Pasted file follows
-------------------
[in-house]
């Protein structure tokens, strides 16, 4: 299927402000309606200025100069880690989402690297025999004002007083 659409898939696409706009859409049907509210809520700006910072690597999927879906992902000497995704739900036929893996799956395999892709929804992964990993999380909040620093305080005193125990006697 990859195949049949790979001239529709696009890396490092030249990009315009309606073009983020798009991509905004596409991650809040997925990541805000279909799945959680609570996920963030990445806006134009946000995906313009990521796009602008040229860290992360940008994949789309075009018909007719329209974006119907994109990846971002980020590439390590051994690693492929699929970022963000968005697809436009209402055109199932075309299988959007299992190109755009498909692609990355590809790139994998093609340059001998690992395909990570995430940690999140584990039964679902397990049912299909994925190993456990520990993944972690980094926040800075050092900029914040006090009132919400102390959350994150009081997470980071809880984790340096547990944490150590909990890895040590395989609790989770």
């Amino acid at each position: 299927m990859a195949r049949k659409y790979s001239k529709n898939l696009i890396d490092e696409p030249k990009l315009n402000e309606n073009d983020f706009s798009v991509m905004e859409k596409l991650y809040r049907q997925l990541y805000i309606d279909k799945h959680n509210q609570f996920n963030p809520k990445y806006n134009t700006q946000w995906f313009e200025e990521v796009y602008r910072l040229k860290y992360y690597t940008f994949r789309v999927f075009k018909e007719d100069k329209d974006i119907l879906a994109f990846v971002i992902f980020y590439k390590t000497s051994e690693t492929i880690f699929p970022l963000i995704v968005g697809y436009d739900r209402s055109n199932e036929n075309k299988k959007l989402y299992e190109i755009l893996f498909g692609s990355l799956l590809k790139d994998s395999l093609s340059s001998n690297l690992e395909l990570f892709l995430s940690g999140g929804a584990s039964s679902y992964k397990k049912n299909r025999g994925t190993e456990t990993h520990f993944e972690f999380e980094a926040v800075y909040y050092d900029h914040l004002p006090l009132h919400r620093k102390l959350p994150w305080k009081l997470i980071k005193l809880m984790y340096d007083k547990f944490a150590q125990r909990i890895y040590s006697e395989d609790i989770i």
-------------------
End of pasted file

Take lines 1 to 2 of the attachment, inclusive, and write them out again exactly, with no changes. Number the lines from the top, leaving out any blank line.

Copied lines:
[in-house]
């Protein structure tokens, strides 16, 4: 299927402000309606200025100069880690989402690297025999004002007083 659409898939696409706009859409049907509210809520700006910072690597999927879906992902000497995704739900036929893996799956395999892709929804992964990993999380909040620093305080005193125990006697 990859195949049949790979001239529709696009890396490092030249990009315009309606073009983020798009991509905004596409991650809040997925990541805000279909799945959680609570996920963030990445806006134009946000995906313009990521796009602008040229860290992360940008994949789309075009018909007719329209974006119907994109990846971002980020590439390590051994690693492929699929970022963000968005697809436009209402055109199932075309299988959007299992190109755009498909692609990355590809790139994998093609340059001998690992395909990570995430940690999140584990039964679902397990049912299909994925190993456990520990993944972690980094926040800075050092900029914040006090009132919400102390959350994150009081997470980071809880984790340096547990944490150590909990890895040590395989609790989770």